SAN SALVADOR, El Salvador — Drug cartel violence in Mexico is quickly spilling south into Central America and is threatening to destabilize fragile countries already rife with crime and corruption, according to the United Nations, U.S. officials and regional law enforcement agents.
The Northern Triangle of Central America — Guatemala, El Salvador and Honduras — has long been a major smuggling corridor for contraband heading north to the United States. But as Mexican President Felipe Calderon fights a U.S.-backed war against his nation's drug lords, trafficking networks are burrowing deeper into a region with the highest murder rates in the world.
The Mexican cartels "are spreading their horizons to states where they feel, quite frankly, more comfortable. These governments in Central America face a very real challenge in confronting these organizations," said David Gaddis, chief of operations for the U.S. Drug Enforcement Administration.
U.S. attention has mostly focused on Mexico. But the homicide rate there — 14 for every 100,000 residents — is dwarfed by the murder statistics in the Northern Triangle, where per-capita killings are four times higher and rising.
In El Salvador, the region's most violent country, homicides jumped 37 percent last year, to 71 murders per 100,000 residents, as warring gangs vied for territory and trafficking routes. Police and military officials in El Salvador said cartels are increasingly paying local smugglers in product, rather than cash, driving up cocaine use, along with the drug dealing and turf battles that come with it.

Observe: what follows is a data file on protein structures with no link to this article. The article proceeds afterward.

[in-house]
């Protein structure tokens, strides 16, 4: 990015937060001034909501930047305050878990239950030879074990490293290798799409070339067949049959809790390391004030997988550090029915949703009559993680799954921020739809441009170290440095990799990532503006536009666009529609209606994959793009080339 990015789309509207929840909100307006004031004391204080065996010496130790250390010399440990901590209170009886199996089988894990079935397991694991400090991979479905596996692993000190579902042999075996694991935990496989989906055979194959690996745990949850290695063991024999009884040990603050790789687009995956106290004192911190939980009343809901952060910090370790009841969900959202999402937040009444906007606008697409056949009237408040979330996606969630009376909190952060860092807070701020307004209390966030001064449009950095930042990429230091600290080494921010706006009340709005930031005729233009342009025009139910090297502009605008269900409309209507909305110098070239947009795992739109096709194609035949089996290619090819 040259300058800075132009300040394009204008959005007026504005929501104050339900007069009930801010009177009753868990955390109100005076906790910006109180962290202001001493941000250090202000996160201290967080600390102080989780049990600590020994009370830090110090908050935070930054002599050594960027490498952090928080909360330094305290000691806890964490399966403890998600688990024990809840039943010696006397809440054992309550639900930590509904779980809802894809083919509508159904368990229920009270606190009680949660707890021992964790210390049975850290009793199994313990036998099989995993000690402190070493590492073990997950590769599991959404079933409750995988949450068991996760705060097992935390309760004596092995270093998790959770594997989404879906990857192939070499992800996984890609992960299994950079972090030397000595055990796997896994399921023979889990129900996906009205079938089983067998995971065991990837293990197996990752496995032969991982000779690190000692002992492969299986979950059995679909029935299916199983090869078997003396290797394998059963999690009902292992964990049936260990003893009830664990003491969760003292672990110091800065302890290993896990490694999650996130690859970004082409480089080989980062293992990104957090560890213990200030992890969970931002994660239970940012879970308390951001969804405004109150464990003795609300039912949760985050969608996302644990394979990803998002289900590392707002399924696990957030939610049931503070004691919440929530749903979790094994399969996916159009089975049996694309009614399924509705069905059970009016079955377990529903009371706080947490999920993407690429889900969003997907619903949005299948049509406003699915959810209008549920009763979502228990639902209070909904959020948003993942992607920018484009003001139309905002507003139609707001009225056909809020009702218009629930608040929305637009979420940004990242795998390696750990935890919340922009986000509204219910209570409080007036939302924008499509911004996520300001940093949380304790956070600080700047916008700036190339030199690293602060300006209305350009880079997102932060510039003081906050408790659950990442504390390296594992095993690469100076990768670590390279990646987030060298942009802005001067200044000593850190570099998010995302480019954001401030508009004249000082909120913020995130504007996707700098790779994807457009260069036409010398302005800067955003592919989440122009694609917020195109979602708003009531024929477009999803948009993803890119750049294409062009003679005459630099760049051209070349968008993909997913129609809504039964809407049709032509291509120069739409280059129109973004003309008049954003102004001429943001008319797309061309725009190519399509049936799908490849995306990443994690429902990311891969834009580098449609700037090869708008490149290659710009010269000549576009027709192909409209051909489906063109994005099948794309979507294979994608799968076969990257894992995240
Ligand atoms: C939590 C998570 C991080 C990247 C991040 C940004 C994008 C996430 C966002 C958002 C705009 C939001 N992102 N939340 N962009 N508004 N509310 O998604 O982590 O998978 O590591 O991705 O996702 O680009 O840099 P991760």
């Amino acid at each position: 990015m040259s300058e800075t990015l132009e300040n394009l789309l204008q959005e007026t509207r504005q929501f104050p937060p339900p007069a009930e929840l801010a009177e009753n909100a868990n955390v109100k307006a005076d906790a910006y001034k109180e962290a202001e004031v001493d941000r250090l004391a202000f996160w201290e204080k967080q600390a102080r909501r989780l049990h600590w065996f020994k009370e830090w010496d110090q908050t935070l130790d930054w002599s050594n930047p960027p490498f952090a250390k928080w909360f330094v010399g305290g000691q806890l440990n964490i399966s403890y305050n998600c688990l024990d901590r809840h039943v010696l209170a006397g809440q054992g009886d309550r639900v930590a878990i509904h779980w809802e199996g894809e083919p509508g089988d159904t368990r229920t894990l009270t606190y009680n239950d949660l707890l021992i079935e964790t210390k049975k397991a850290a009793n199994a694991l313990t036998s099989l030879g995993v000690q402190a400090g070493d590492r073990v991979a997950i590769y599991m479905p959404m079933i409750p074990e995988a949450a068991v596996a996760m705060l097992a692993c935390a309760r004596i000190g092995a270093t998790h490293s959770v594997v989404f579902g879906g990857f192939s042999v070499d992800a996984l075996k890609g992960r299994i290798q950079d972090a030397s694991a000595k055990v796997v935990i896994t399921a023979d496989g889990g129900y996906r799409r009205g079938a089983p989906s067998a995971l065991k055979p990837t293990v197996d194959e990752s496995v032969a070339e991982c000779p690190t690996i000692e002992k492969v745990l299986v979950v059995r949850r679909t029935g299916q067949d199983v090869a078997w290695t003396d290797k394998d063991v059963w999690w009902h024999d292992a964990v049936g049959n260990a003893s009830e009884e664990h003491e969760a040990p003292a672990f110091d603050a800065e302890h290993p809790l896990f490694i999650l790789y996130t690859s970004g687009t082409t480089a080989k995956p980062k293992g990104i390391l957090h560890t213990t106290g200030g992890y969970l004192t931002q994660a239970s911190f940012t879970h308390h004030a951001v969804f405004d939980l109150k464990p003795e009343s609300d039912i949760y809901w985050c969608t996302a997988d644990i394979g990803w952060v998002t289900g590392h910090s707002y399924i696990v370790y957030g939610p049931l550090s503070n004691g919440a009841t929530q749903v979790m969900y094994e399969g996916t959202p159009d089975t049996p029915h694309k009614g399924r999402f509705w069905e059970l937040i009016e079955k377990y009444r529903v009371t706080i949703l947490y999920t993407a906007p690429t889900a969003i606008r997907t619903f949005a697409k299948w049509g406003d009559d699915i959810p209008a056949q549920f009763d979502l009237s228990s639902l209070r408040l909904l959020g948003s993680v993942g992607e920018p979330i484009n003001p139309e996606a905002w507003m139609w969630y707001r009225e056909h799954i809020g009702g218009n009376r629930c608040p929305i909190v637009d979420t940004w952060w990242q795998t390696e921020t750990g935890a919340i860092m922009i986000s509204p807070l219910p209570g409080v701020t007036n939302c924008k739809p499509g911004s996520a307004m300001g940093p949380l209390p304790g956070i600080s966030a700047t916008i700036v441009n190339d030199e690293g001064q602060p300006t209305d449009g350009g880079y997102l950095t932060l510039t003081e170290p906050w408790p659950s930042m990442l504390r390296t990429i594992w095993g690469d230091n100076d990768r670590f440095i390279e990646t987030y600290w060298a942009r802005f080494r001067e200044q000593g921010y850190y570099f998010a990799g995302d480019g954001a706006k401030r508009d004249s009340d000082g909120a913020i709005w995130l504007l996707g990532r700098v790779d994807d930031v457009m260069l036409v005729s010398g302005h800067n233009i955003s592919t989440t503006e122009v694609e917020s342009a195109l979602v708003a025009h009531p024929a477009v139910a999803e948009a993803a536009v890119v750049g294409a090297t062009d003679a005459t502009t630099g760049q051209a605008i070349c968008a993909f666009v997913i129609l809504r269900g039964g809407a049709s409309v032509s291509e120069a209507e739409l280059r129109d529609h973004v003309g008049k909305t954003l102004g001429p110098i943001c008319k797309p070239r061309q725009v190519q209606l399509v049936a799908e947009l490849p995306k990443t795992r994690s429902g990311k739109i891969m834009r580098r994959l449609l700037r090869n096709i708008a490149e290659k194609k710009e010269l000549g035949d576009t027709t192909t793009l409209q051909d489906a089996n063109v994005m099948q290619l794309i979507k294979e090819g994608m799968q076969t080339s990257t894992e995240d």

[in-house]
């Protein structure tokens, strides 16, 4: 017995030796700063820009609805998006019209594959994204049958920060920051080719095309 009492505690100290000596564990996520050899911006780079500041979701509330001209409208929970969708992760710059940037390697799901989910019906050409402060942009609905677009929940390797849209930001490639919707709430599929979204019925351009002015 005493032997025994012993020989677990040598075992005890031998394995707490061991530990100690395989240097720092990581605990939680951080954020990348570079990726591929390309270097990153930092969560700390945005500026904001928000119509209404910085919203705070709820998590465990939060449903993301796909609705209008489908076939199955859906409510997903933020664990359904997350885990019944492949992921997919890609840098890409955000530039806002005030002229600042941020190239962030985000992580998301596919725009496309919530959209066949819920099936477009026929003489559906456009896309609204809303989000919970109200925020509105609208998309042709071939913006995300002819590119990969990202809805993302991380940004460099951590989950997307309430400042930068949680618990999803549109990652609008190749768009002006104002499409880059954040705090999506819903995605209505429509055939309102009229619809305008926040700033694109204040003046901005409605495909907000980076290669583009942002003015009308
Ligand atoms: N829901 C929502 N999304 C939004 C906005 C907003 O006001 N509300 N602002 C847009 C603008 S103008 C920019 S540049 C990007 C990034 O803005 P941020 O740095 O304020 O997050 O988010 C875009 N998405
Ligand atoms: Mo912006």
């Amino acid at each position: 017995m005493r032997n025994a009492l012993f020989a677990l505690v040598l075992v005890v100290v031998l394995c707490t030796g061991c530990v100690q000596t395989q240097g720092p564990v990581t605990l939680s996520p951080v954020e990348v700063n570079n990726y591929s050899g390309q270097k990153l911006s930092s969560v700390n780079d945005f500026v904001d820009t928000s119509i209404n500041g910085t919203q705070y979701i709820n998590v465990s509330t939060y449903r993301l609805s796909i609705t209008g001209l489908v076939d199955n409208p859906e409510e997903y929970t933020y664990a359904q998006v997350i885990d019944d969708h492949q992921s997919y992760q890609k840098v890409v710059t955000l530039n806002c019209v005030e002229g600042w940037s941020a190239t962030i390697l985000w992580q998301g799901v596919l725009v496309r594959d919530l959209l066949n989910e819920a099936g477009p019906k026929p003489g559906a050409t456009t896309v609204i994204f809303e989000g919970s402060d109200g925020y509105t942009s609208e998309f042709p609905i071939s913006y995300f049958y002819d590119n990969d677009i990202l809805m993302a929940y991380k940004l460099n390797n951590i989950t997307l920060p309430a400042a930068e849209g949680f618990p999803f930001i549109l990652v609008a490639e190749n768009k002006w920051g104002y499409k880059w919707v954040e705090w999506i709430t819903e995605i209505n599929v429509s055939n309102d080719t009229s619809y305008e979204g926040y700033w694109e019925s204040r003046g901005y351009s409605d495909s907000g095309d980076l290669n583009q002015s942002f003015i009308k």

"The more pressure there is in Mexico, the more the drug cartels will come to Central America looking for a safe haven," Gen. David Munguma Payis, El Salvador's minister of defense, said in an interview.
The amount of cocaine moving through the region has risen sharply, although the overall volume entering the United States is falling. Cocaine seizures in Central America nearly quadrupled between 2004 and 2007, according to the most recent U.N. data.
The United States has allocated $258 million in anti-narcotics assistance for Central America since 2007 as part of the three-year, $1.6 billion Merida Initiative.
But a report this month by the Government Accountability Office found that only 9 percent of the money promised under the initiative has been spent, and that U.S. officials had no reliable way to determine whether it was making a difference in the drug war.